Some nitpicking aside, I'm still thrilled to even be reviewing a fourth Indiana Jones adventure. It's the type of film that fans have enormous expectations for, so chances are they'll be let down no matter what. And while I can't say I really feel completely "let down," there are just a few plot elements that don't sit well with me (that I can't divulge here unfortunately - due to it being spoiler territory). What I did enjoy about this film was the fantastic opening action sequence that gets things on track right off the bat. Surprisingly enough, much of what was in the trailers that didn't seem to have anything to do with the amazon in Central America, was almost all from the opening scenes of the movie - so there's quite a bit in Kingdom Of The Crystal Skull that the trailers didn't spoil for us. Spielberg and Lucas keep the film's mood pretty light, more like in Last Crusade, with Jones playing a bit of the Connery role as his father with Shia's Mutt being a younger partner for him. Some of the dialog and action sequences are really fun, with the latter moments specifically including the aforementioned opening action, a romping motorcycle chase scene, and the extended truck chase scene in the jungle. Spielberg kept the action fun and frisky and there were certainly moments where I was reminded of the feel of the other Indy films (and keep your ears and eyes open for subtle references to the other movies - and even Star Wars!). Still, there is at least one really outright moronic moment, particularly when we see Mutt swinging through the trees on vines with a a large number of monkeys (Lucas, was that your idea?!). There are still a few other eyebrow-raising moments, including a gag involving the atomic bomb, but all-in-all, it's just for fun, and it's something the viewer has to keep in mind as the film sputters down to its rather wacky conclusion. As a side note, it's kind of funny to be watching Indiana Jones 4 and be reminded of elements from the 1999 version of The Mummy (which was largely criticized for feeling like a rip off of Raiders of the Lost Ark), all the way down to the way a villain gets his comeuppance. Funny how things like that go full circle.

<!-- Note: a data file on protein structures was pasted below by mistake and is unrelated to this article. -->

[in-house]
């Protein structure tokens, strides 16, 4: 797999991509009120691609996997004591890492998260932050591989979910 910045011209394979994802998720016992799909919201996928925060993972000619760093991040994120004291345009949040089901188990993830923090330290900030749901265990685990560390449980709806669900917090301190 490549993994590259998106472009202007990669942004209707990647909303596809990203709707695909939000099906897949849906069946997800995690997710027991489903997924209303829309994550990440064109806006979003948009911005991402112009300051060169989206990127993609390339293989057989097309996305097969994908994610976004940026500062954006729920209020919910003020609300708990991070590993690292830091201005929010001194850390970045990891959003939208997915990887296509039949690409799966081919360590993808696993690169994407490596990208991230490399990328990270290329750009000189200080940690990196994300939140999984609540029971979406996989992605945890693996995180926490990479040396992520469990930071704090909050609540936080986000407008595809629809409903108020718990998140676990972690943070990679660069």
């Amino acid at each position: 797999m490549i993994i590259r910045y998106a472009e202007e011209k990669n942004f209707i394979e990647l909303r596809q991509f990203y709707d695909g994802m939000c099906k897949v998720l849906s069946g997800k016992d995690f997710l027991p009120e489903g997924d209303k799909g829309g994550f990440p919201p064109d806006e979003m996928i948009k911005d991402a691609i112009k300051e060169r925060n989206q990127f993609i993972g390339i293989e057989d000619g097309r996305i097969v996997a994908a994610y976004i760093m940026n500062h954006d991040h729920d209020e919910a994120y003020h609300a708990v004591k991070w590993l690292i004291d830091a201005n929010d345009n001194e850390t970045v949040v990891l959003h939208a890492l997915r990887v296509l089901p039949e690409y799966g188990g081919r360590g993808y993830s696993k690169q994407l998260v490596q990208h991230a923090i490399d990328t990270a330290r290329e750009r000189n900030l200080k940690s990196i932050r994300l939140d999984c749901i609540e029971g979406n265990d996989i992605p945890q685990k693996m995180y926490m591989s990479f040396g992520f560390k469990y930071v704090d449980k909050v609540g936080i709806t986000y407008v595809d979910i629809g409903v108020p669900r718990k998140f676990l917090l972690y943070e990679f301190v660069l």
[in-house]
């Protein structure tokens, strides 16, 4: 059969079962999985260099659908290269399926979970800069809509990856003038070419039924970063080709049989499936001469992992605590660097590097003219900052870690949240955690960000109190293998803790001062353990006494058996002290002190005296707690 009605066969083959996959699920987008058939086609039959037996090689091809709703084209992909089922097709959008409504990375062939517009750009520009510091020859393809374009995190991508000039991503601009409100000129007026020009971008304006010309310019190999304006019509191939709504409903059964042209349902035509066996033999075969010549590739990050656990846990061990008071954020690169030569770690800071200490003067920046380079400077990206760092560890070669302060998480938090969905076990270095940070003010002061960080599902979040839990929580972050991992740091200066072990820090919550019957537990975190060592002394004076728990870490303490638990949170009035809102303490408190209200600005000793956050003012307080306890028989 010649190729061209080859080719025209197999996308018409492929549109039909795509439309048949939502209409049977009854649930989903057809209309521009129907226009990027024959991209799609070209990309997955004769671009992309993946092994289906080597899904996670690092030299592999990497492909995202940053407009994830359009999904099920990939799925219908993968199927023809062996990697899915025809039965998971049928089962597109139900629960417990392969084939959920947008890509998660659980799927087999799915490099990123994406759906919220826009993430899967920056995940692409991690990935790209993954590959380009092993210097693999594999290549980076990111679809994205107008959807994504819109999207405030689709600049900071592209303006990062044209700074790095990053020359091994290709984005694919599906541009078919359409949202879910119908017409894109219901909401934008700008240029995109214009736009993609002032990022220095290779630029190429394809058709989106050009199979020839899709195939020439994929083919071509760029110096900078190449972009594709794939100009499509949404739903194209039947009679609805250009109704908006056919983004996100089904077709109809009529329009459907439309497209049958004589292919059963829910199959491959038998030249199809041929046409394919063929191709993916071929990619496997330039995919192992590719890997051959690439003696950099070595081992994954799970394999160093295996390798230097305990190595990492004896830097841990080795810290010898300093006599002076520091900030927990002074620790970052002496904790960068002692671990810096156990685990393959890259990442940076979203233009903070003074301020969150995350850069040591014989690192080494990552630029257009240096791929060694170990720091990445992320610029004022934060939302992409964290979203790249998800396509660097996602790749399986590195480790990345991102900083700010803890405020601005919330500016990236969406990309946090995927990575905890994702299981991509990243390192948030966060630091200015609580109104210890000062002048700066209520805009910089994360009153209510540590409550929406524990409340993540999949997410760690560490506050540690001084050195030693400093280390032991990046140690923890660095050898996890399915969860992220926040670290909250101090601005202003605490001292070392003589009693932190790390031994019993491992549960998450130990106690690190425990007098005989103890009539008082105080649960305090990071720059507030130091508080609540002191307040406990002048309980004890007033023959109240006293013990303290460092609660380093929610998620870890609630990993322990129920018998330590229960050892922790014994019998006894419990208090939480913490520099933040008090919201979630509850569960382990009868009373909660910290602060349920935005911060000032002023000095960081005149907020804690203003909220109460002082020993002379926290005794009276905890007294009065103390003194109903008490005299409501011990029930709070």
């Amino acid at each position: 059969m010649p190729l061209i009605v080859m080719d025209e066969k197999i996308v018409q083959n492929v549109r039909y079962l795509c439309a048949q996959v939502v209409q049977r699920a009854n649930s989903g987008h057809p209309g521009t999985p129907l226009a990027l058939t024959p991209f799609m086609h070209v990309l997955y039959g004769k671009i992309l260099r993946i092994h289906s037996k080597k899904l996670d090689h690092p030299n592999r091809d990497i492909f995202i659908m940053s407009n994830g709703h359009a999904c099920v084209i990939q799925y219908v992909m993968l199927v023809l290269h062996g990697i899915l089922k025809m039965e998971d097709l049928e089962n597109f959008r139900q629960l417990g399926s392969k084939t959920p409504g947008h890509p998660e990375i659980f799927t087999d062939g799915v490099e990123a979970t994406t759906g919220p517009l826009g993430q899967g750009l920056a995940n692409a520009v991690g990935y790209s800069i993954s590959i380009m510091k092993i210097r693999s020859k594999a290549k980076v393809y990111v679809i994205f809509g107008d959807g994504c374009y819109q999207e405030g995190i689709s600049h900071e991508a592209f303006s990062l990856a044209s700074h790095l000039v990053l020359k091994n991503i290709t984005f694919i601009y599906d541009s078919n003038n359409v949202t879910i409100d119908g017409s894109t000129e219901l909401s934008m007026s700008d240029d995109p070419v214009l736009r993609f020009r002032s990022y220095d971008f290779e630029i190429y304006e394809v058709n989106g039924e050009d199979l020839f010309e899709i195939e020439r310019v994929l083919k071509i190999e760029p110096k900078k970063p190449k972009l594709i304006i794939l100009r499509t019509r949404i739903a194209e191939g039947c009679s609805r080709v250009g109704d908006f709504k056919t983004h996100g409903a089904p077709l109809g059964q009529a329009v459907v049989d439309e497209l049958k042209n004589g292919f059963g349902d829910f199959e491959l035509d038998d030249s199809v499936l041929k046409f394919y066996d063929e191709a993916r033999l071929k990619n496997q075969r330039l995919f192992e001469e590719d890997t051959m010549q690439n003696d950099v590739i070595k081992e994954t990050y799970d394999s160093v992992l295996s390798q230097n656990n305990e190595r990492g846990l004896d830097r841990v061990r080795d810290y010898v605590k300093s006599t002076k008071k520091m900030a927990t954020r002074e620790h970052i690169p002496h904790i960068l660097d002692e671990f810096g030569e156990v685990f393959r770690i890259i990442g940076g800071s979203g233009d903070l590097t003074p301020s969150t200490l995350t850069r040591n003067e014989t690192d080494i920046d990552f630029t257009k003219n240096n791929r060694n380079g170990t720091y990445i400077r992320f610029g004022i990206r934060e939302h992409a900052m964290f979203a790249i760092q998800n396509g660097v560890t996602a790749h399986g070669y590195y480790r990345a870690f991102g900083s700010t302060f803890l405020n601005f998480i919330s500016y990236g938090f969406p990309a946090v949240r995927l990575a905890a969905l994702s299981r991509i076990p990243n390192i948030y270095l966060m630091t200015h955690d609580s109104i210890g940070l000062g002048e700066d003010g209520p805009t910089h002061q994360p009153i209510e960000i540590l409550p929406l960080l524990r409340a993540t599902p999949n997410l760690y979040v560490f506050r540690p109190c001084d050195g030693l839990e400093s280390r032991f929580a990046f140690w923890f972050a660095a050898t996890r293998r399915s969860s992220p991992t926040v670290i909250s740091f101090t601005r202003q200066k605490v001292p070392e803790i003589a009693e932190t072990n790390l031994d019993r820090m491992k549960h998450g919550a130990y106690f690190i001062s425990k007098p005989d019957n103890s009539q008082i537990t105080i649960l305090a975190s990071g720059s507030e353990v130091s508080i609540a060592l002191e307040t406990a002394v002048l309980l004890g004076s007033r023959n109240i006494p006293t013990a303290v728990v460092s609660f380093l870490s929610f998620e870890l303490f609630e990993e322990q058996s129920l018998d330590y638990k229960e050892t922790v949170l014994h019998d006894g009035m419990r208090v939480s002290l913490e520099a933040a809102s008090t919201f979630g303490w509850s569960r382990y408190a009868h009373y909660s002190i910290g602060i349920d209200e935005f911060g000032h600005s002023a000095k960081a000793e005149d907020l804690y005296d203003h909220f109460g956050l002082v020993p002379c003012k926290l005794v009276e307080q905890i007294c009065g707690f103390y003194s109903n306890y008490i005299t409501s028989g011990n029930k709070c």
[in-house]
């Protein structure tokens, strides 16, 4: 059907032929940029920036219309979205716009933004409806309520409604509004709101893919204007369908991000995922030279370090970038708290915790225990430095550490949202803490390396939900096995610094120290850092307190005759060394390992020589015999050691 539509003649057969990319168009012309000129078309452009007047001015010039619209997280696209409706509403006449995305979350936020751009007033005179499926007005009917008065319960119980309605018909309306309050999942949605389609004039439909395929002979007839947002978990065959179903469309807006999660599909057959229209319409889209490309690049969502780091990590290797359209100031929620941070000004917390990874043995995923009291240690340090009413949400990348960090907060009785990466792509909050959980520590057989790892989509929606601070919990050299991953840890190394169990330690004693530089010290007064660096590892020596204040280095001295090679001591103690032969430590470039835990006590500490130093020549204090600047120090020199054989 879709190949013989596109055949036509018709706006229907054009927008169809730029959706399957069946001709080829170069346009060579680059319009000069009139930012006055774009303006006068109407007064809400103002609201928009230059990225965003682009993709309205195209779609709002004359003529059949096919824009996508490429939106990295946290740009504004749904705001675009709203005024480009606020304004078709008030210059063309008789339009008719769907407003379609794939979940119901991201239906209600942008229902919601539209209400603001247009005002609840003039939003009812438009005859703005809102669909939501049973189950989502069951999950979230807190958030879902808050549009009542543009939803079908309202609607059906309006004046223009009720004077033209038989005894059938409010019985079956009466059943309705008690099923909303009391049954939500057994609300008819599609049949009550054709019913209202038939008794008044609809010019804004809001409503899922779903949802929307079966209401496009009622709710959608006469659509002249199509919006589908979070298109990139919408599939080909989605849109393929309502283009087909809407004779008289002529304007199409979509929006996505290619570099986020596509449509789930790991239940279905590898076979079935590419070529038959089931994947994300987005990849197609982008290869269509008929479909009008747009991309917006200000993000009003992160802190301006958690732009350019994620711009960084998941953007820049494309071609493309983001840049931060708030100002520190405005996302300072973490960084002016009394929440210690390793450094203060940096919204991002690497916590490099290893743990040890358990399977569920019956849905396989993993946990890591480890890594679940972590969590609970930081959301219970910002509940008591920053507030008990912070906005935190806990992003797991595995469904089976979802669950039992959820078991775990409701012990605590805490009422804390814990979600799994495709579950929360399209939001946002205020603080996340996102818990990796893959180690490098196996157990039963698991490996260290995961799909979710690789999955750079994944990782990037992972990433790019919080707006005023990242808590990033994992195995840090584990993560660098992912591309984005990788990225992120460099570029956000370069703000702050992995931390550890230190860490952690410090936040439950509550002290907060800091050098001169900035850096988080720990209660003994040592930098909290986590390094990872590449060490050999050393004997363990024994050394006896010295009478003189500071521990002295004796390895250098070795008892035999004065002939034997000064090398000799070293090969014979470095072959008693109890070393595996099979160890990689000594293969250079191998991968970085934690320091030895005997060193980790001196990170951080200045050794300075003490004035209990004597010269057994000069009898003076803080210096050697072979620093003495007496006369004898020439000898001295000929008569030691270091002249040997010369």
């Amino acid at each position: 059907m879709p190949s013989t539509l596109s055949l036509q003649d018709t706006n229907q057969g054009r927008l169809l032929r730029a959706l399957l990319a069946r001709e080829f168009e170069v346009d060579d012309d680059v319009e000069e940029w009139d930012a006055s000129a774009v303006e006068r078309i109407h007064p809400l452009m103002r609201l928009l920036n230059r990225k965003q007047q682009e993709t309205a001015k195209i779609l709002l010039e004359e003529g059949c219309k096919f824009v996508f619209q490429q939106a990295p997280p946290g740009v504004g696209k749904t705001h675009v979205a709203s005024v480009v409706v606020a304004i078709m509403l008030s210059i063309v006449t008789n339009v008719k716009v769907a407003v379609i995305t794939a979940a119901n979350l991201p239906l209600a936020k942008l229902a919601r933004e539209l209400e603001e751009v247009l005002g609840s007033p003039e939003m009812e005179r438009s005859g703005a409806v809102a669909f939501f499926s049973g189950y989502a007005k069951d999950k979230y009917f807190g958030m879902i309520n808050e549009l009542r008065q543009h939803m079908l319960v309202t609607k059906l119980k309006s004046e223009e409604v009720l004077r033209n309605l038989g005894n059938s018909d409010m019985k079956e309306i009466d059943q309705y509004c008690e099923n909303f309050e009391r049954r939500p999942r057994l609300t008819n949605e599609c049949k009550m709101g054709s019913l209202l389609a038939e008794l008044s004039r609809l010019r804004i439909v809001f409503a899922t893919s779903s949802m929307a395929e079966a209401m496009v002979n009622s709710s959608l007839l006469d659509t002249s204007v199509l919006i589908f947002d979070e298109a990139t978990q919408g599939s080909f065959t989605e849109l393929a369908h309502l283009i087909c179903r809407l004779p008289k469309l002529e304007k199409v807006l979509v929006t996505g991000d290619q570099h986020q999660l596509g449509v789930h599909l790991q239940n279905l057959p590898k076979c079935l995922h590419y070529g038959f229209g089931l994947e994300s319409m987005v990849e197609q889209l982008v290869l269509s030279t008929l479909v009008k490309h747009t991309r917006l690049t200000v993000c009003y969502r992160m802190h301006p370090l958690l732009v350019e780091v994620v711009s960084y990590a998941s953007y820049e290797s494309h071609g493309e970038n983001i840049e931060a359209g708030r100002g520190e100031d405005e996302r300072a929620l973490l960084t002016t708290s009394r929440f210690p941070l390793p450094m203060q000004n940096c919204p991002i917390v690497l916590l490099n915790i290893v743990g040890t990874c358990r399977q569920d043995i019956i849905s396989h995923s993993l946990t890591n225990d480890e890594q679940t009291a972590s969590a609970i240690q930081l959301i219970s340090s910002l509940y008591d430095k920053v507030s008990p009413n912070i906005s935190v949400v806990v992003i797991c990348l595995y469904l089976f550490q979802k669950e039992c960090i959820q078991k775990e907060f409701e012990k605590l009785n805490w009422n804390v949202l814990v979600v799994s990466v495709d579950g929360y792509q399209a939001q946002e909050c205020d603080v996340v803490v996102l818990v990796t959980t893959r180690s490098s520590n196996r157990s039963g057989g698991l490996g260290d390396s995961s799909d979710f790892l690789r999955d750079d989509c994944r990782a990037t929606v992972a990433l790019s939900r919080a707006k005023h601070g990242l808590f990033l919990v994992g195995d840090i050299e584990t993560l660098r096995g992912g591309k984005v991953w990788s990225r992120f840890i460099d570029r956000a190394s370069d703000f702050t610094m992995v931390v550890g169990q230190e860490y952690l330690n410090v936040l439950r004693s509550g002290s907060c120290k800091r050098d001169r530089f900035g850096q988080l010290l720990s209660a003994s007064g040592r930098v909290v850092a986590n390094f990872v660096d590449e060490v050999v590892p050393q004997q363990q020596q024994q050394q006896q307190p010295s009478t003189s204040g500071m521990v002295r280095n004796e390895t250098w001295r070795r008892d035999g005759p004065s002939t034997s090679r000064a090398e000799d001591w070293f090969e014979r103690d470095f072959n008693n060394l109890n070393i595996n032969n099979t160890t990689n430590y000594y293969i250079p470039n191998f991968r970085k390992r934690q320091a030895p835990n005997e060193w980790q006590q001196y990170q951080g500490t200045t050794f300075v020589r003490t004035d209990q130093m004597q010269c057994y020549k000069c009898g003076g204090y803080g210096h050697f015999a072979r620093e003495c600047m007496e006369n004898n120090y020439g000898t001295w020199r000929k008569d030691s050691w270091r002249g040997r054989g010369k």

Content is certainly toned down for the fourth spin. While we do see our fair share of skeletons or partially decomposed dead bodies, there's very little bloodshed. Even when the other three films take their villains out in some gruesome form or another, it's things like that that are held back more here. It's still a far cry to call this a kid-friendly flick, but it's nice to see Spielberg not go too far over the edge with violence. Crystal Skull presents a handful of language (most of it in the forms of "h*ll" and "d*mn" with the occasional "S" word or "S.O.B." thrown in), and a fair share of some more intense or creepy moments. One of said moments does involve man-eating bugs that overtake a few victims (not nearly as bad as the scarabs in The Mummy, but you get the idea), and some ghostly tribal attackers in the night.
All in all, The Kingdom Of The Crystal Skull is an enjoyable installment in the Indiana Jones saga. Sure, it's a wholly unnecessary addition to the original trilogy, but a fun and welcomed revisitation nonetheless. Ford is great once again as Dr. Jones, and while the youthfulness has left both Ford and his leading lady, Karen Allen, Spielberg revitalizes the characters by adding Shia to the mix. And while Crystal Skull doesn't exactly live up to the hype to its fullest expectations, especially with a few truly over-the-top moments or a premise that probably sides a bit too much with myth and legend than historical fact, it's a good summer movie with plenty of nostalgia to accompany it. But here's to hoping if there is a fifth film, that Ford isn't replaced and the franchise isn't turned over to LaBeouf. I think I'd rather see it conclude with Crystal Skull entirely.